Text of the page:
The federal budget, set for Tuesday, will include a grocery rebate measure aimed at lower income Canadians to help address the affordability crisis, particularly to mitigate the rising cost of food, CBC News has learned.
A senior government official familiar with the budget, but not authorized to speak publicly before the budget is rolled out, told CBC News that the overall cost of the measure is "north of $2 billion" and will benefit 11 million households. It will be facilitated through the GST credit, aimed at lower income families.
"It's being called a grocery rebate," said the source, but noted the rebate amount will not be based on a person's grocery expenditures, nor will the government require that the one-time payment be spent on groceries.
"It's a targeted measure that won't add fuel to the inflation fire," said the source.
The source explained that a single person with no children could get a one-time payment of up to $234, while a couple with two children could receive up to $467 and a senior citizen about $225. The timing of these payments will depend on how quickly the government can get the legislation to implement the budget passed.
Tuesday's budget will have other affordability measures as well. CBC News can confirm that the government plans to crack down on so-called junk fees for consumers, first reported by Canadian Press. Junk fees are hidden or unexpected consumer charges that are tacked on to the initial price of a product or service, ultimately inflating the total cost.
Ottawa will have to work with various regulatory agencies and the provinces and territories to eliminate junk fees. Sectors that might be affected by the crackdown include phone and internet providers and large event ticket sellers.
The federal budget will also increase the limit on what students can withdraw from their registered education savings plans (RESPs) for their first semester of post-secondary education.
Right now, during the first 13 weeks of schooling, students can't withdraw more than $5,000 of the education assistance payment (EAP) portion of the RESP, which is the investment earnings and government grants. The federal government plans to increase that limit to $8,000 to reflect the rising cost of college and university.
There is no limit on the post secondary education (PSE) withdrawals, which are the contributions made by the subscriber.
Investments in clean industrial economy
A key plank of the budget will also be investments in the clean industrial economy, spurred in part by the U.S. Inflation Reduction Act (IRA), which will pump hundreds of billions of dollars into clean energy in that country.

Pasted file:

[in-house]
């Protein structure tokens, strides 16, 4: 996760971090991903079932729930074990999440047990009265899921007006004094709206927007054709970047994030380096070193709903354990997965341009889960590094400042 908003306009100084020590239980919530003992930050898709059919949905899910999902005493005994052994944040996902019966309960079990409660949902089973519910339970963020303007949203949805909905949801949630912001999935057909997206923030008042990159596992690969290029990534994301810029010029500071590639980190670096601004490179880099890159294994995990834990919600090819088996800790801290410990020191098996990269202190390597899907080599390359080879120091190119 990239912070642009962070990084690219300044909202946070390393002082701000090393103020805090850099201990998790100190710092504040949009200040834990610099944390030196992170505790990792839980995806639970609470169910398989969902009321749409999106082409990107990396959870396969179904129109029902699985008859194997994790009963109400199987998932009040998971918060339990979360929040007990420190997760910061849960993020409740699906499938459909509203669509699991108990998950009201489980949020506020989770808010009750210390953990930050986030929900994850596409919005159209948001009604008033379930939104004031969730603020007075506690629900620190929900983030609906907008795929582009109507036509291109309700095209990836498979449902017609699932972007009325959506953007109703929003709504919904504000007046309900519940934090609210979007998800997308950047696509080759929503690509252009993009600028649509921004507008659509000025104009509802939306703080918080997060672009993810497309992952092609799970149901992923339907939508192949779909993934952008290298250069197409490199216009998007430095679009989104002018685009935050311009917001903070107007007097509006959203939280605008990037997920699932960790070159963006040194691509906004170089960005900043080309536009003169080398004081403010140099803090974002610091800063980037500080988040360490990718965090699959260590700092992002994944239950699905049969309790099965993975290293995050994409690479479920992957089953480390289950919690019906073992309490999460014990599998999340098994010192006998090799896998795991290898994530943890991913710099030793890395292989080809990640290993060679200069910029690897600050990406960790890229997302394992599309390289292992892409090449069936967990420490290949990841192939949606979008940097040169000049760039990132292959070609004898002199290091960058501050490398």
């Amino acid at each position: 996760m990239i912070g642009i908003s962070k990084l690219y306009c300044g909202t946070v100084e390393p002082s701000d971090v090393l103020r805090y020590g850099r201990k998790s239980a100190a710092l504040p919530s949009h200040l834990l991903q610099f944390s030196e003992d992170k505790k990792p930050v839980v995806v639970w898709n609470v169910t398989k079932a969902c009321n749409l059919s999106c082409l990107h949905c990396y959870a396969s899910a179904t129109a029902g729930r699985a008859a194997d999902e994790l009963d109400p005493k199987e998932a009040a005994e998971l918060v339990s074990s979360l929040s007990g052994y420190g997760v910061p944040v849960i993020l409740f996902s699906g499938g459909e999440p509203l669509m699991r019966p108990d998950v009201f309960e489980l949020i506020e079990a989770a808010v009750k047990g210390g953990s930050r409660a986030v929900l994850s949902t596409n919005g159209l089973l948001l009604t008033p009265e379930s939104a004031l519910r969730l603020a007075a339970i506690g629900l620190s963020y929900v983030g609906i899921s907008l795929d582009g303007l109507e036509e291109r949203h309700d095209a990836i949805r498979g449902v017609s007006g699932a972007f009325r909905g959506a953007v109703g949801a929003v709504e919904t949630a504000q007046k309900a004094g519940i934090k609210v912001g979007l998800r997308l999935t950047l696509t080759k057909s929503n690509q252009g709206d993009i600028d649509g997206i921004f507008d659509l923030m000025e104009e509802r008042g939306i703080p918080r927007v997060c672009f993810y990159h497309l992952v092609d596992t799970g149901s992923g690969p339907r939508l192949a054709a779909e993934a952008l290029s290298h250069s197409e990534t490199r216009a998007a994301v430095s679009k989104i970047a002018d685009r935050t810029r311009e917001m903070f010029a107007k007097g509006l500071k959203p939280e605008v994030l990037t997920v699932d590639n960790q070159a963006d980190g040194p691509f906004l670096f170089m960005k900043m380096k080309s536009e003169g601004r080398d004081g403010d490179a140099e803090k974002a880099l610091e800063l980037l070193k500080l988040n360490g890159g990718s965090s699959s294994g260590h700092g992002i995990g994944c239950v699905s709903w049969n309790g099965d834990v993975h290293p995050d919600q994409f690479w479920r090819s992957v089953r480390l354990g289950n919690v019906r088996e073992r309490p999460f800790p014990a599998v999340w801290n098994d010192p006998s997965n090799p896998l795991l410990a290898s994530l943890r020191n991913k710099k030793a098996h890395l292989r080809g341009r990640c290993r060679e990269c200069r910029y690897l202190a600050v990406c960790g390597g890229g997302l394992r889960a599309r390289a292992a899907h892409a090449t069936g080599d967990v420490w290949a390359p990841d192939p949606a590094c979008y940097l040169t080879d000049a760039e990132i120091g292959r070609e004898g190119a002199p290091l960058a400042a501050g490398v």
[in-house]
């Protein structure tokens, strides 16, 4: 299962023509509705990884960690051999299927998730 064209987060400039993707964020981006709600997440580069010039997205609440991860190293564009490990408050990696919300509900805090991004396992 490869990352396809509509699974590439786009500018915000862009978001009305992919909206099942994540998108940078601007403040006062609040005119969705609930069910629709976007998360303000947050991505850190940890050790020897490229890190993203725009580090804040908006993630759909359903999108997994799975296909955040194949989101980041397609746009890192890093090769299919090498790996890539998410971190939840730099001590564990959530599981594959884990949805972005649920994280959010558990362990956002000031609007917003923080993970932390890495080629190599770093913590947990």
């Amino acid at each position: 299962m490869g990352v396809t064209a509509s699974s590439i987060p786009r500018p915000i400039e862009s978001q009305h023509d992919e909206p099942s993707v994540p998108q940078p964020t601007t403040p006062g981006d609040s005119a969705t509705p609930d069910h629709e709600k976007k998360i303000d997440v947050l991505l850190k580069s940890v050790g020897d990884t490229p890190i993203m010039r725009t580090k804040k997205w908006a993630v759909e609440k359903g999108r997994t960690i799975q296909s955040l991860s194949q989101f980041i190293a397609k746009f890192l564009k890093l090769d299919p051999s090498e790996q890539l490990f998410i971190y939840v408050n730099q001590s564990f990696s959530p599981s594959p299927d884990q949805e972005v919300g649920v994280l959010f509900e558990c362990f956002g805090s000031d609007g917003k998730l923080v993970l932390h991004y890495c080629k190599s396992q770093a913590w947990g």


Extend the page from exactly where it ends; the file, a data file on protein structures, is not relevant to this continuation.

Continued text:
CBC News can also confirm a Reuters report that the budget will include a tax credit for clean tech manufacturing worth 30 per cent of capital investment costs in manufacturing equipment.
The government source used the critical mineral sector as an example of where the government wants to accelerate production. The tax credit would provide an incentive to mine and process critical minerals, with the recognition that there is a growing demand for them in the U.S., particularly for the electric vehicle market.
The source said that the new tax credit is one of the bigger tax measures that will be part of a comprehensive package the Liberal government will bring in to match or complement what the U.S. is doing with its Inflation Reduction Act.
Watch and listen live to details of the federal budget and what it means for you: CBC News special coverage starts at 4 p.m. ET Tuesday on CBC TV, CBC News Network, CBC Gem, CBC Radio, CBCNews.ca, the CBC News and CBC Listen apps and YouTube.
The budget will also provide greater detail about two tax credits first proposed in last November's fall economic statement. The Clean Hydrogen Tax Credit and the Clean Tech Investment Tax Credit will take shape in this budget. Companies that invest in those areas and do so in a way that boosts pay for workers will benefit the most, said the source.
"There are similar positive incentives for unionized workers in the U.S.'s IRA. We mirror that in some ways," said the source, adding that the government has been consulting organized labour over the last two months to ensure budget measures are not "designed in isolation."
In fact, the new tax credits will be worth more to employers if their workers are paid more, said the source.
The source would not specify whether there's a projection for a balanced budget.
The fall economic statement projected a balanced budget by 2028 — the first time the Liberal government had projected a balanced budget since it was first elected in 2015.
But economic growth is significantly weaker now.
"Expect to see the fiscal picture adjusted, not because of expenditures, but because nominal GDP growth is hugely different from a year ago," said the source.
The slow growth might also impact the debt-to-GDP ratio, a key fiscal anchor for the government that has relied on a downward trajectory of the ratio to reassure Canadians that deficit spending is not out of control.